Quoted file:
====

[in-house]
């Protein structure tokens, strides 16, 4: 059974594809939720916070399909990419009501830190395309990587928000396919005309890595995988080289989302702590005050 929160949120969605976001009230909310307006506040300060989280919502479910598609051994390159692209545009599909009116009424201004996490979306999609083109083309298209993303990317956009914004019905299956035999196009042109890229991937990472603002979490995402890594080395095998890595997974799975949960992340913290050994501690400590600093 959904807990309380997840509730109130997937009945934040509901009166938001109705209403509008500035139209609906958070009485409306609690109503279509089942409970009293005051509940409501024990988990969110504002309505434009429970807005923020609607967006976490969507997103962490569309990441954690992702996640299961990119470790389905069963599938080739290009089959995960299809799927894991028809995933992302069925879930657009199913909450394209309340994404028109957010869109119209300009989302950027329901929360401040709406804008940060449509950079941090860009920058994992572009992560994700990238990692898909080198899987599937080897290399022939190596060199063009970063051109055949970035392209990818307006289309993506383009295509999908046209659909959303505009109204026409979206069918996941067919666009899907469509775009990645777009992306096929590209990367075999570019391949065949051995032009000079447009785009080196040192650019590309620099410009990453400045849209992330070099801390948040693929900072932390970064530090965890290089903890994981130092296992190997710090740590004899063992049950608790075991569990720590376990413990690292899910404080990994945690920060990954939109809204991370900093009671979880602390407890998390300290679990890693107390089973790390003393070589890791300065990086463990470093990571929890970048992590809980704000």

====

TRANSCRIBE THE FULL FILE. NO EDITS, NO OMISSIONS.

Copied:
[in-house]
């Protein structure tokens, strides 16, 4: 059974594809939720916070399909990419009501830190395309990587928000396919005309890595995988080289989302702590005050 929160949120969605976001009230909310307006506040300060989280919502479910598609051994390159692209545009599909009116009424201004996490979306999609083109083309298209993303990317956009914004019905299956035999196009042109890229991937990472603002979490995402890594080395095998890595997974799975949960992340913290050994501690400590600093 959904807990309380997840509730109130997937009945934040509901009166938001109705209403509008500035139209609906958070009485409306609690109503279509089942409970009293005051509940409501024990988990969110504002309505434009429970807005923020609607967006976490969507997103962490569309990441954690992702996640299961990119470790389905069963599938080739290009089959995960299809799927894991028809995933992302069925879930657009199913909450394209309340994404028109957010869109119209300009989302950027329901929360401040709406804008940060449509950079941090860009920058994992572009992560994700990238990692898909080198899987599937080897290399022939190596060199063009970063051109055949970035392209990818307006289309993506383009295509999908046209659909959303505009109204026409979206069918996941067919666009899907469509775009990645777009992306096929590209990367075999570019391949065949051995032009000079447009785009080196040192650019590309620099410009990453400045849209992330070099801390948040693929900072932390970064530090965890290089903890994981130092296992190997710090740590004899063992049950608790075991569990720590376990413990690292899910404080990994945690920060990954939109809204991370900093009671979880602390407890998390300290679990890693107390089973790390003393070589890791300065990086463990470093990571929890970048992590809980704000």